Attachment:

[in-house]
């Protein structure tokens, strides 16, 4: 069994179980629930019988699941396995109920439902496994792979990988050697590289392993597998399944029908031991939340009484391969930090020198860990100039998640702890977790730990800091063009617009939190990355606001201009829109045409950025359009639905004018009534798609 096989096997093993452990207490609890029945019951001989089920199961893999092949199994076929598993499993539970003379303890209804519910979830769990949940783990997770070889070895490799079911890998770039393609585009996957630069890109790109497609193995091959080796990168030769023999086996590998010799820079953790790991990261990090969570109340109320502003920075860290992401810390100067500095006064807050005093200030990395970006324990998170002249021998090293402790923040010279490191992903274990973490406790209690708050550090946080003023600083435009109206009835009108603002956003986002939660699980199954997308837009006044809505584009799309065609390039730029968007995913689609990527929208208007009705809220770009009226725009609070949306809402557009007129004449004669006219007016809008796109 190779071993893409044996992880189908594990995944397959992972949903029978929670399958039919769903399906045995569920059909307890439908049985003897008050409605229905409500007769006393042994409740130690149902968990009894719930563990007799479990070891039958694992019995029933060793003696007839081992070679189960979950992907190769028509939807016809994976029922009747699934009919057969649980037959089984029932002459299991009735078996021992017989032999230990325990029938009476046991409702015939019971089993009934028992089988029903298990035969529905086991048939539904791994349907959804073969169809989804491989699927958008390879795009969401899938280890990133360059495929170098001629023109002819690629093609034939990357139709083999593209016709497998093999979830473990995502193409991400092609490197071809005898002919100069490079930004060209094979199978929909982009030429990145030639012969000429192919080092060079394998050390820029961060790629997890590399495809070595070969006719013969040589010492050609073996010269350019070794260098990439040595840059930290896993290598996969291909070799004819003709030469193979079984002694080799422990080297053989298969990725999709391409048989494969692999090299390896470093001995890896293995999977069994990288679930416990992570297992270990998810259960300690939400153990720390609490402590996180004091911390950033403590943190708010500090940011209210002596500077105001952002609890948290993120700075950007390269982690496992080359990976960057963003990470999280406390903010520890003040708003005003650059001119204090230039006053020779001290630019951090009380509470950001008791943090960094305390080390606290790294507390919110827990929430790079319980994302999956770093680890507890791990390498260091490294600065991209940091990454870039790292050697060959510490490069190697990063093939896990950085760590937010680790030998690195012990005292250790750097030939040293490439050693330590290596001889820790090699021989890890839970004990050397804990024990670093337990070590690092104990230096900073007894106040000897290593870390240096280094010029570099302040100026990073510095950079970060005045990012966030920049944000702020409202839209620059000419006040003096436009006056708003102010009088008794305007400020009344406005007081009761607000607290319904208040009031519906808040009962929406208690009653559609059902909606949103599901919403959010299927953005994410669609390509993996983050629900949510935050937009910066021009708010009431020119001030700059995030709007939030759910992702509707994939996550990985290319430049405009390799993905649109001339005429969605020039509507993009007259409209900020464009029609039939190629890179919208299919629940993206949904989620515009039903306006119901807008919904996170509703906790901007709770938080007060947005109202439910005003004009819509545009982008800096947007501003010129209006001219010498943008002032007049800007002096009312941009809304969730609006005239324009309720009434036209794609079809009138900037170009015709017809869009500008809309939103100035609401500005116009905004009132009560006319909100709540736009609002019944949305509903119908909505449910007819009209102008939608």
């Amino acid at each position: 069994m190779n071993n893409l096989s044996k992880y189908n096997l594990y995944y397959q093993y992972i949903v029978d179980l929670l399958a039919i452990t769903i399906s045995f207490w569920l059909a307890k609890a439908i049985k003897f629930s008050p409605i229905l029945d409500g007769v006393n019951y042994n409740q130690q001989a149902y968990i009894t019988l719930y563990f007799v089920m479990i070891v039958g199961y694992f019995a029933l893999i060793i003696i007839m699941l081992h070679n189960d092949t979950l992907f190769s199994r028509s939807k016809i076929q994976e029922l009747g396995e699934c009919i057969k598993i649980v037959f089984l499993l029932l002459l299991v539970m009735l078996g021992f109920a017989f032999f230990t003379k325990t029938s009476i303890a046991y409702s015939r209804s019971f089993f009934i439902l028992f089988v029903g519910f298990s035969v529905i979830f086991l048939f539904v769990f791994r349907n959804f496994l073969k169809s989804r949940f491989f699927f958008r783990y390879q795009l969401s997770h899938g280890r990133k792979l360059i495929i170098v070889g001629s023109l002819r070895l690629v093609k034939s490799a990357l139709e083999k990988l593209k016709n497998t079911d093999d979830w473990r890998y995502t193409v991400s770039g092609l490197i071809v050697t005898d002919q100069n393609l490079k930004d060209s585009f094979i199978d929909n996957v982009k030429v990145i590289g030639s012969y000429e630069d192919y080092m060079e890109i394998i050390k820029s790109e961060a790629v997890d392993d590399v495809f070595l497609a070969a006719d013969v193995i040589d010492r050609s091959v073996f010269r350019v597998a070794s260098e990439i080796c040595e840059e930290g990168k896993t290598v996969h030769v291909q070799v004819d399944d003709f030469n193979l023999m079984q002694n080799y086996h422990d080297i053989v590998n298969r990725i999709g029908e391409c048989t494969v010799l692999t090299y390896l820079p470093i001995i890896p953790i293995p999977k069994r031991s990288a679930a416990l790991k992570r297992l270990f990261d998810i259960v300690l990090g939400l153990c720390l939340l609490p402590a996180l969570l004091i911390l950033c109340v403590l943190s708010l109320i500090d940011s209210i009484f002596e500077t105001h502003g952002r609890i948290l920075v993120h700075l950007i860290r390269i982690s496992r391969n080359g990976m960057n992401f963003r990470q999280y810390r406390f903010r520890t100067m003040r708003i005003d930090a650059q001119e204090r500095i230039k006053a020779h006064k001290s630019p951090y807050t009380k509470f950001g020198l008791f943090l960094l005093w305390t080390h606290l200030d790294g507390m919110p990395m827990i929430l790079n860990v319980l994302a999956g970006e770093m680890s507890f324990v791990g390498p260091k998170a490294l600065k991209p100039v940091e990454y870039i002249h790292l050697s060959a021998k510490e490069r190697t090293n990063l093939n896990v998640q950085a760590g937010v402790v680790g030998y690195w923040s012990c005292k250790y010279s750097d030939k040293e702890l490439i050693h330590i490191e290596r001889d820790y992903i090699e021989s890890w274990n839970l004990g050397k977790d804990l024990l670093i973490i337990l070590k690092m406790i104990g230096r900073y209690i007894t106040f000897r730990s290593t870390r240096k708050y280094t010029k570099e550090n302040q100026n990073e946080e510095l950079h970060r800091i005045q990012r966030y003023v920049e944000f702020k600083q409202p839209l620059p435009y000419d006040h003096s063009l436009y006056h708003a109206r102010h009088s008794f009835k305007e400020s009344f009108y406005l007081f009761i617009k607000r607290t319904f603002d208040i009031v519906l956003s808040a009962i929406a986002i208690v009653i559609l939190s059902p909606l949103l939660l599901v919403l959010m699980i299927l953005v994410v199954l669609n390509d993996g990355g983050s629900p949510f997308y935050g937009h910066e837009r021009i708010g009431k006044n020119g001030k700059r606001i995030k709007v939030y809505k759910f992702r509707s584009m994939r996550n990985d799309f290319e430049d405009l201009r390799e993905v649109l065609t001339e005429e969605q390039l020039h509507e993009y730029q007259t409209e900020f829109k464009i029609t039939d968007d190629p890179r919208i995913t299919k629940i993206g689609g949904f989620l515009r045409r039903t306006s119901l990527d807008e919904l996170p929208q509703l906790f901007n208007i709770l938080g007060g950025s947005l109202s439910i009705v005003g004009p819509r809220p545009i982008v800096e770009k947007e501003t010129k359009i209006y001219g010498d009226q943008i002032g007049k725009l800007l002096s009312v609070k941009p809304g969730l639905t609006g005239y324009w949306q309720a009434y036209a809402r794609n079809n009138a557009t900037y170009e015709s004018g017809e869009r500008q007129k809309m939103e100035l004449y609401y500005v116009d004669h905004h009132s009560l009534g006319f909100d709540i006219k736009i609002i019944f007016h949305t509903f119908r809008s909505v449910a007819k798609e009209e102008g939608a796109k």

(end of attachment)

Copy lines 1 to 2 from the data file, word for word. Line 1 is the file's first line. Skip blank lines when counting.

[in-house]
């Protein structure tokens, strides 16, 4: 069994179980629930019988699941396995109920439902496994792979990988050697590289392993597998399944029908031991939340009484391969930090020198860990100039998640702890977790730990800091063009617009939190990355606001201009829109045409950025359009639905004018009534798609 096989096997093993452990207490609890029945019951001989089920199961893999092949199994076929598993499993539970003379303890209804519910979830769990949940783990997770070889070895490799079911890998770039393609585009996957630069890109790109497609193995091959080796990168030769023999086996590998010799820079953790790991990261990090969570109340109320502003920075860290992401810390100067500095006064807050005093200030990395970006324990998170002249021998090293402790923040010279490191992903274990973490406790209690708050550090946080003023600083435009109206009835009108603002956003986002939660699980199954997308837009006044809505584009799309065609390039730029968007995913689609990527929208208007009705809220770009009226725009609070949306809402557009007129004449004669006219007016809008796109 190779071993893409044996992880189908594990995944397959992972949903029978929670399958039919769903399906045995569920059909307890439908049985003897008050409605229905409500007769006393042994409740130690149902968990009894719930563990007799479990070891039958694992019995029933060793003696007839081992070679189960979950992907190769028509939807016809994976029922009747699934009919057969649980037959089984029932002459299991009735078996021992017989032999230990325990029938009476046991409702015939019971089993009934028992089988029903298990035969529905086991048939539904791994349907959804073969169809989804491989699927958008390879795009969401899938280890990133360059495929170098001629023109002819690629093609034939990357139709083999593209016709497998093999979830473990995502193409991400092609490197071809005898002919100069490079930004060209094979199978929909982009030429990145030639012969000429192919080092060079394998050390820029961060790629997890590399495809070595070969006719013969040589010492050609073996010269350019070794260098990439040595840059930290896993290598996969291909070799004819003709030469193979079984002694080799422990080297053989298969990725999709391409048989494969692999090299390896470093001995890896293995999977069994990288679930416990992570297992270990998810259960300690939400153990720390609490402590996180004091911390950033403590943190708010500090940011209210002596500077105001952002609890948290993120700075950007390269982690496992080359990976960057963003990470999280406390903010520890003040708003005003650059001119204090230039006053020779001290630019951090009380509470950001008791943090960094305390080390606290790294507390919110827990929430790079319980994302999956770093680890507890791990390498260091490294600065991209940091990454870039790292050697060959510490490069190697990063093939896990950085760590937010680790030998690195012990005292250790750097030939040293490439050693330590290596001889820790090699021989890890839970004990050397804990024990670093337990070590690092104990230096900073007894106040000897290593870390240096280094010029570099302040100026990073510095950079970060005045990012966030920049944000702020409202839209620059000419006040003096436009006056708003102010009088008794305007400020009344406005007081009761607000607290319904208040009031519906808040009962929406208690009653559609059902909606949103599901919403959010299927953005994410669609390509993996983050629900949510935050937009910066021009708010009431020119001030700059995030709007939030759910992702509707994939996550990985290319430049405009390799993905649109001339005429969605020039509507993009007259409209900020464009029609039939190629890179919208299919629940993206949904989620515009039903306006119901807008919904996170509703906790901007709770938080007060947005109202439910005003004009819509545009982008800096947007501003010129209006001219010498943008002032007049800007002096009312941009809304969730609006005239324009309720009434036209794609079809009138900037170009015709017809869009500008809309939103100035609401500005116009905004009132009560006319909100709540736009609002019944949305509903119908909505449910007819009209102008939608």